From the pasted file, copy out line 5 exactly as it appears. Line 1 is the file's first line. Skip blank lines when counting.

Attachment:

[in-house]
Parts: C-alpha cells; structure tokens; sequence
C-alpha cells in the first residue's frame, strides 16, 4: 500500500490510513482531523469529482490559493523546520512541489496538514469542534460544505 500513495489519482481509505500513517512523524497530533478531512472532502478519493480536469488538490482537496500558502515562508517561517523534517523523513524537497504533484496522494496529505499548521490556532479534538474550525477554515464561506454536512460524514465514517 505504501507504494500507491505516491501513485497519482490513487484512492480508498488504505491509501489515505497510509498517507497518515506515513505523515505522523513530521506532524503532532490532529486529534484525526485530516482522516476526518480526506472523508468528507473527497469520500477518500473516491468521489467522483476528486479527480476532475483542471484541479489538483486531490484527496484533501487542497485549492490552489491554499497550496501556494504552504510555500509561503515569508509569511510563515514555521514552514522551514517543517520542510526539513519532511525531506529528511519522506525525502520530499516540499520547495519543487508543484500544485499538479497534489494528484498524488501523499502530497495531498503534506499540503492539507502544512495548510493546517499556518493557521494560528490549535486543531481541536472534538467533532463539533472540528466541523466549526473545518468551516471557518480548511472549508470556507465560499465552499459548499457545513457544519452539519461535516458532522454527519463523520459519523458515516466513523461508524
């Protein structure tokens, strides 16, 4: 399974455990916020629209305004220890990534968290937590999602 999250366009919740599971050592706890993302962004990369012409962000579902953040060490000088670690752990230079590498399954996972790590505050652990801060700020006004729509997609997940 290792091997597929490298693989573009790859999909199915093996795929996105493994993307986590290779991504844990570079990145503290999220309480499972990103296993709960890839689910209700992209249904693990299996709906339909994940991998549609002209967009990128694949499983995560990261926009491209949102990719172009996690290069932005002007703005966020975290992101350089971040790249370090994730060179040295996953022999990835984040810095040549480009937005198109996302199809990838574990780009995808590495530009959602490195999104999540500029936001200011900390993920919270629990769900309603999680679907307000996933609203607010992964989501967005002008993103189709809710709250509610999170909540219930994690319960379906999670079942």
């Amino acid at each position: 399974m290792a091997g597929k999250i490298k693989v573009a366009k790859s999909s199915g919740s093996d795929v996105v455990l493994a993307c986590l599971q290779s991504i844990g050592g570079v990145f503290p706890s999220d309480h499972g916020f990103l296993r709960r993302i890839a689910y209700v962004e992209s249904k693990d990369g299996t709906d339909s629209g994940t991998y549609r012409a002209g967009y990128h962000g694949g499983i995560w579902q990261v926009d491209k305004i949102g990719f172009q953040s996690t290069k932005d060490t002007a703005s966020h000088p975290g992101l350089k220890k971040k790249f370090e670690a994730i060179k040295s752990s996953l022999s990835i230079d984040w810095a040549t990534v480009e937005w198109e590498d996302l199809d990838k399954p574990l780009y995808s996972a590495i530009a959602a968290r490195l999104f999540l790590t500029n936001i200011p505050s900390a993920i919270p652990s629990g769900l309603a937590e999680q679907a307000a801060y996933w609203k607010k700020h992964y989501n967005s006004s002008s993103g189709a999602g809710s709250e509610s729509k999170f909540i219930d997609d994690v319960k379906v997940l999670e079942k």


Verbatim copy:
């Amino acid at each position: 399974m290792a091997g597929k999250i490298k693989v573009a366009k790859s999909s199915g919740s093996d795929v996105v455990l493994a993307c986590l599971q290779s991504i844990g050592g570079v990145f503290p706890s999220d309480h499972g916020f990103l296993r709960r993302i890839a689910y209700v962004e992209s249904k693990d990369g299996t709906d339909s629209g994940t991998y549609r012409a002209g967009y990128h962000g694949g499983i995560w579902q990261v926009d491209k305004i949102g990719f172009q953040s996690t290069k932005d060490t002007a703005s966020h000088p975290g992101l350089k220890k971040k790249f370090e670690a994730i060179k040295s752990s996953l022999s990835i230079d984040w810095a040549t990534v480009e937005w198109e590498d996302l199809d990838k399954p574990l780009y995808s996972a590495i530009a959602a968290r490195l999104f999540l790590t500029n936001i200011p505050s900390a993920i919270p652990s629990g769900l309603a937590e999680q679907a307000a801060y996933w609203k607010k700020h992964y989501n967005s006004s002008s993103g189709a999602g809710s709250e509610s729509k999170f909540i219930d997609d994690v319960k379906v997940l999670e079942k």